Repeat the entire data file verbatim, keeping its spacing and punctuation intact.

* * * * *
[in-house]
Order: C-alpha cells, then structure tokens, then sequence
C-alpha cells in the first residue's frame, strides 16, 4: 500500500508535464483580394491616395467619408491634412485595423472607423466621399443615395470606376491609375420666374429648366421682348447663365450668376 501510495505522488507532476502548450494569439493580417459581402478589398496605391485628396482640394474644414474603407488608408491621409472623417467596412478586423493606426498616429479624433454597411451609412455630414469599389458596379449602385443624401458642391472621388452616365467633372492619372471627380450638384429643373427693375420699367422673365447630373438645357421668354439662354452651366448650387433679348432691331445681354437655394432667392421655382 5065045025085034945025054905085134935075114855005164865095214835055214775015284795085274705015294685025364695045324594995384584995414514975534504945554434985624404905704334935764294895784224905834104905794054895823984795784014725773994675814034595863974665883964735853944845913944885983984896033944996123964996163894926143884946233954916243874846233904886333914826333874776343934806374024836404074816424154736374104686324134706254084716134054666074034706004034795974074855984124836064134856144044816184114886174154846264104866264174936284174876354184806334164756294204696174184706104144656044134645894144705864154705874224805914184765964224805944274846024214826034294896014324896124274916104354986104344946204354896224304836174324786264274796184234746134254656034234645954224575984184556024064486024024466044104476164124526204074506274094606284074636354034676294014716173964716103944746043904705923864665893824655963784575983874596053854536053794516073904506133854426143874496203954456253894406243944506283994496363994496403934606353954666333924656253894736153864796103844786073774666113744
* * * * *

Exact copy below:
[in-house]
Order: C-alpha cells, then structure tokens, then sequence
C-alpha cells in the first residue's frame, strides 16, 4: 500500500508535464483580394491616395467619408491634412485595423472607423466621399443615395470606376491609375420666374429648366421682348447663365450668376 501510495505522488507532476502548450494569439493580417459581402478589398496605391485628396482640394474644414474603407488608408491621409472623417467596412478586423493606426498616429479624433454597411451609412455630414469599389458596379449602385443624401458642391472621388452616365467633372492619372471627380450638384429643373427693375420699367422673365447630373438645357421668354439662354452651366448650387433679348432691331445681354437655394432667392421655382 5065045025085034945025054905085134935075114855005164865095214835055214775015284795085274705015294685025364695045324594995384584995414514975534504945554434985624404905704334935764294895784224905834104905794054895823984795784014725773994675814034595863974665883964735853944845913944885983984896033944996123964996163894926143884946233954916243874846233904886333914826333874776343934806374024836404074816424154736374104686324134706254084716134054666074034706004034795974074855984124836064134856144044816184114886174154846264104866264174936284174876354184806334164756294204696174184706104144656044134645894144705864154705874224805914184765964224805944274846024214826034294896014324896124274916104354986104344946204354896224304836174324786264274796184234746134254656034234645954224575984184556024064486024024466044104476164124526204074506274094606284074636354034676294014716173964716103944746043904705923864665893824655963784575983874596053854536053794516073904506133854426143874496203954456253894406243944506283994496363994496403934606353954666333924656253894736153864796103844786073774666113744